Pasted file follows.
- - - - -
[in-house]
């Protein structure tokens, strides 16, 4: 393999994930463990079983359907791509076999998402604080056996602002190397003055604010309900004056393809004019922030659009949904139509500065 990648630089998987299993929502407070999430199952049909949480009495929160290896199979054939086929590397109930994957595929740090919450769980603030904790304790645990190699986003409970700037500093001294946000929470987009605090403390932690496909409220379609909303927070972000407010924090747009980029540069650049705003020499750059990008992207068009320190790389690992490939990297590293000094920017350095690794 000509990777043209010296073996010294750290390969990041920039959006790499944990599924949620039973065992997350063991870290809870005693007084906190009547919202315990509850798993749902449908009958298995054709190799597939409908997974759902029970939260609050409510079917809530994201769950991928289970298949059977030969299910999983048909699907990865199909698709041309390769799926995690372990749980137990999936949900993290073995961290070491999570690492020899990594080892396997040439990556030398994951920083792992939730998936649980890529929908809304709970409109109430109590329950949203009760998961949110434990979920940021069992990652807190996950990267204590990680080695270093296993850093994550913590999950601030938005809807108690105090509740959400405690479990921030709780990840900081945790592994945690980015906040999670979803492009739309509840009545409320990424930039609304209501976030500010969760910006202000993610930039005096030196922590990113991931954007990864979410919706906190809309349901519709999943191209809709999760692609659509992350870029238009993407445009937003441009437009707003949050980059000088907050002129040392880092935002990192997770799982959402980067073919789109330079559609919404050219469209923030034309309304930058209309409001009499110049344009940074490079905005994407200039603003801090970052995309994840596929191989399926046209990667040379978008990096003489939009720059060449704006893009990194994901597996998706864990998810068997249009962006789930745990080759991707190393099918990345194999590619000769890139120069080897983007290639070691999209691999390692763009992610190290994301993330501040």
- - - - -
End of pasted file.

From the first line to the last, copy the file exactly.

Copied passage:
[in-house]
């Protein structure tokens, strides 16, 4: 393999994930463990079983359907791509076999998402604080056996602002190397003055604010309900004056393809004019922030659009949904139509500065 990648630089998987299993929502407070999430199952049909949480009495929160290896199979054939086929590397109930994957595929740090919450769980603030904790304790645990190699986003409970700037500093001294946000929470987009605090403390932690496909409220379609909303927070972000407010924090747009980029540069650049705003020499750059990008992207068009320190790389690992490939990297590293000094920017350095690794 000509990777043209010296073996010294750290390969990041920039959006790499944990599924949620039973065992997350063991870290809870005693007084906190009547919202315990509850798993749902449908009958298995054709190799597939409908997974759902029970939260609050409510079917809530994201769950991928289970298949059977030969299910999983048909699907990865199909698709041309390769799926995690372990749980137990999936949900993290073995961290070491999570690492020899990594080892396997040439990556030398994951920083792992939730998936649980890529929908809304709970409109109430109590329950949203009760998961949110434990979920940021069992990652807190996950990267204590990680080695270093296993850093994550913590999950601030938005809807108690105090509740959400405690479990921030709780990840900081945790592994945690980015906040999670979803492009739309509840009545409320990424930039609304209501976030500010969760910006202000993610930039005096030196922590990113991931954007990864979410919706906190809309349901519709999943191209809709999760692609659509992350870029238009993407445009937003441009437009707003949050980059000088907050002129040392880092935002990192997770799982959402980067073919789109330079559609919404050219469209923030034309309304930058209309409001009499110049344009940074490079905005994407200039603003801090970052995309994840596929191989399926046209990667040379978008990096003489939009720059060449704006893009990194994901597996998706864990998810068997249009962006789930745990080759991707190393099918990345194999590619000769890139120069080897983007290639070691999209691999390692763009992610190290994301993330501040």